Be sure the listen to the latest Talkin' Ducks podcast with host Jordan Kent.

Oregon WBB lands 6'6" JUCO transfer Arielle Wilson

Oregon WBB lands 6'6" JUCO transfer Arielle Wilson

The Ducks just got bigger.

6'6" JUCO transfer Arielle Wilson will transfer to the University of Oregon to play this upcoming season per her Twitter account.

"First of all I would like to thank GOD," wrote Wilson. "Second I would like to say thank you so much, to my mother Michelle and my father Kent. You guys have always been there for me through the ups and downs, always believing in me. I will never forget all the sacrifices that you BOTH went through to get me here. I would like to thank my family and my friends. A true thank you to Coach Lees for giving me that hard PUSH, because it was truly needed. I want to thank Coach Dorian Williams of Hoop Dreams Athletics. He pushed me to limits I could of never imagined. He forced me to be uncomfortable...

I believe that Coach Kelly Graves is the best in the business. With that being said, I will be furthering my academic career at the University of Oregon. Let's go Ducks. - Arielle Wilson

Wilson spent last season playing for Kilgore College in Texas where she averaged 1.9 points, 2.4 rebounds and 1.9 blocks per game in 14.1 minutes. She started in 10 of her 29 appearances last season.

She will most likely add depth at center for the Ducks who currently have 6'7" redshirt sophomore Sedona Prince and 6'6" senior Lydia Giomi retuning in Eugene next season, as well as incoming five-star freshman 6'4" Angela Dugalic. 

Wilson was rated as a three-star recruit by ESPN coming out of Northwood Temple HS in 2018. 

Be sure the listen to the latest Talkin' Ducks podcast with host Jordan Kent.

Drew Brees called out by Oregon Ducks for opinion on taking a knee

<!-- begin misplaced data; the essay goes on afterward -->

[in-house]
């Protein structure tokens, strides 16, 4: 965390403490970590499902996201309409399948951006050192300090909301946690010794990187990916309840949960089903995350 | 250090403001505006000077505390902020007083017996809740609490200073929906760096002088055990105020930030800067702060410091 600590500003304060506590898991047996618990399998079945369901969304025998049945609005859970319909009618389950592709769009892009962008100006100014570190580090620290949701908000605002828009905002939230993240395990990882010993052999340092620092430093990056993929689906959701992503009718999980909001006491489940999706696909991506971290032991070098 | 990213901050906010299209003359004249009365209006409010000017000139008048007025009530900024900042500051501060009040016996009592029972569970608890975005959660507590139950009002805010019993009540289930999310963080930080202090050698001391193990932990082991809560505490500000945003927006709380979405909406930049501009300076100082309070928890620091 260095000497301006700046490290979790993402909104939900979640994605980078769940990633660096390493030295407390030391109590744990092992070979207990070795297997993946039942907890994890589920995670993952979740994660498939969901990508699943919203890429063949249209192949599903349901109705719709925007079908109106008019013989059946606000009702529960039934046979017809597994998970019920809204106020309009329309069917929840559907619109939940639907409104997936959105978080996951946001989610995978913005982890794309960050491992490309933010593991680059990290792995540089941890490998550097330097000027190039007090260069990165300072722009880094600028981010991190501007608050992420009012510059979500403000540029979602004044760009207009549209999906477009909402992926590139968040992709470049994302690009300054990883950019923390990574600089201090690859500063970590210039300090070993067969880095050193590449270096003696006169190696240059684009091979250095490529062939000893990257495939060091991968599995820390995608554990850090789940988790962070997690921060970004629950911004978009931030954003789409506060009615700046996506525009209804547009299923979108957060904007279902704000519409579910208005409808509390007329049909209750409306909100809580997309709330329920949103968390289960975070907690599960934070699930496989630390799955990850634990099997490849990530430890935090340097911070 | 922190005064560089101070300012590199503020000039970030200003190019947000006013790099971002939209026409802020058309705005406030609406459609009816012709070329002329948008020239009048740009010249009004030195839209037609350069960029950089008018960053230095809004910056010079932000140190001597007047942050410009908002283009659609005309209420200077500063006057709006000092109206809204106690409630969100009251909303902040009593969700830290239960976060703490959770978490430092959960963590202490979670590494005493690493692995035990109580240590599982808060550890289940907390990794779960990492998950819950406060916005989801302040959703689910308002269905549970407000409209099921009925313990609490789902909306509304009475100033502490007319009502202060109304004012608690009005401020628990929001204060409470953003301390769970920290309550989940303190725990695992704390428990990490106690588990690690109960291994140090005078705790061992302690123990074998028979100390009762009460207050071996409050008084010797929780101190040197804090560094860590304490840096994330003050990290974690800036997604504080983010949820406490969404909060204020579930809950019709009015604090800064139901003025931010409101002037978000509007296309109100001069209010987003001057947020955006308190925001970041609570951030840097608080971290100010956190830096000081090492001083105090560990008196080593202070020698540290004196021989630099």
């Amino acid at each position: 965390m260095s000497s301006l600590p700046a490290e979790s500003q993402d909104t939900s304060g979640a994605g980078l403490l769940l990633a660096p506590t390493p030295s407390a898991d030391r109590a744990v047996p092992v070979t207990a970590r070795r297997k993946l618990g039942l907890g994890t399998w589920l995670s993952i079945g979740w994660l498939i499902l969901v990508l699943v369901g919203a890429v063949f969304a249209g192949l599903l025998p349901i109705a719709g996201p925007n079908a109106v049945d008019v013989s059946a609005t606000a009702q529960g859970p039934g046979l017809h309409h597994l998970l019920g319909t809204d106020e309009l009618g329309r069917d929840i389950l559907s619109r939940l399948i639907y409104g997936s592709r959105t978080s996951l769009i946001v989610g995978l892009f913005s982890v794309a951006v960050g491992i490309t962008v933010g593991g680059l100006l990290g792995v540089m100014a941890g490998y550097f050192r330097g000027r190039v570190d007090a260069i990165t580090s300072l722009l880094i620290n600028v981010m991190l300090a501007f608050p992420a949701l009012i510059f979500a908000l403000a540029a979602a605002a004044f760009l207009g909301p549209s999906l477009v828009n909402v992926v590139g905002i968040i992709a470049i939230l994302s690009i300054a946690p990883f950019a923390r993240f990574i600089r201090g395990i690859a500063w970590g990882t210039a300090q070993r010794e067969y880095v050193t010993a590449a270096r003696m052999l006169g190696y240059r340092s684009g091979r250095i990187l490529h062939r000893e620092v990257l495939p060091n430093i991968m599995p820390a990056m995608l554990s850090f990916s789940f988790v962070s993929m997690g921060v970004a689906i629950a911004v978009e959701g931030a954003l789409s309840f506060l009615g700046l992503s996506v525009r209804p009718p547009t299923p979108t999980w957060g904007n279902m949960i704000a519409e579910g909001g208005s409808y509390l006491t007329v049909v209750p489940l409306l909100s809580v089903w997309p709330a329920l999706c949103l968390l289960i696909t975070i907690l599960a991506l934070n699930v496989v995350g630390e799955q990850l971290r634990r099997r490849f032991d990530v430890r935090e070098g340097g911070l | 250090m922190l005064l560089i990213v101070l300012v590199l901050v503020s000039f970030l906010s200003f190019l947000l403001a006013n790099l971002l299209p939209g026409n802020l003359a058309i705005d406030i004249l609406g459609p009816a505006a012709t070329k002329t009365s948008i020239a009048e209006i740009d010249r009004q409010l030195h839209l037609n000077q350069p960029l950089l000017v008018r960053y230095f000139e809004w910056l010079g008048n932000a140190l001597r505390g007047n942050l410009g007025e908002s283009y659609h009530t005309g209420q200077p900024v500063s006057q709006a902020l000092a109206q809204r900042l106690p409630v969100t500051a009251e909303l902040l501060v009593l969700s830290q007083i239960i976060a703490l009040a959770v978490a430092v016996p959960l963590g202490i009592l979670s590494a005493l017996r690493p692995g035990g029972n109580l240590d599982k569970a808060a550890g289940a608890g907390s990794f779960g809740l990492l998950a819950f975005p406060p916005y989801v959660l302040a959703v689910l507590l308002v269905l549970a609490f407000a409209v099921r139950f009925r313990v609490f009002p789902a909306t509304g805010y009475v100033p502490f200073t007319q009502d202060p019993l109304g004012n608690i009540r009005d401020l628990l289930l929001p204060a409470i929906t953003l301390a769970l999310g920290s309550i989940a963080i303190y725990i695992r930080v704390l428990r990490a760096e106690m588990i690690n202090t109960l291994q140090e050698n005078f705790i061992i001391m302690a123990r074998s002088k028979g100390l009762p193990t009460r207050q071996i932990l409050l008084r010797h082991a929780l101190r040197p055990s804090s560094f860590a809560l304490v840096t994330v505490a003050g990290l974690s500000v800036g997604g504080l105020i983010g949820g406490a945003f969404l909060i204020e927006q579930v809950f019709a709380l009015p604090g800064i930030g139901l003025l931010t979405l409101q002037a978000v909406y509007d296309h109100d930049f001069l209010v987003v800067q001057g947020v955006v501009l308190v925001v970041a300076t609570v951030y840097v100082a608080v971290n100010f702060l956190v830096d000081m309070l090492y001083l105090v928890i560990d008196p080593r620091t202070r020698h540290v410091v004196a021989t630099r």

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Drew Brees called out by Oregon Ducks for opinion on taking a knee

Drew Brees became a trending topic on Twitter Wednesday afternoon after saying he would disapprove of NFL players taking a knee during the national anthem this upcoming season: “I will never agree with anybody disrespecting the flag of the United States of America or our country.”

The New Orleans Saints quarterback explained when he hears the anthem he thinks of his grandfathers that fought in the military and taking a knee during the song would disrespect the flag. 

Many online found the comments insensitive or ill-informed given the nationwide outcry against systemic racial injustice in this country in response to police brutality, and more specifically the death of George Floyd while in Minneapolis Police Custody last month.

Some protests have transitioned into rioting or looting, which has some calling for only peaceful protesting.

Then-San Francisco 49ers quarterback Colin Kaepernick began taking a knee during the national anthem to peacefully protest police brutality in 2016. Following that season and becoming an unrestricted free-agent, he has not been signed by any NFL franchise. He reached a settlement with the NFL to set aside his lawsuit for collusion to keep him out of the league in February 2019.

Current-San Francisco 49ers cornerback Richard Sherman tweeted that Brees is "beyond lost."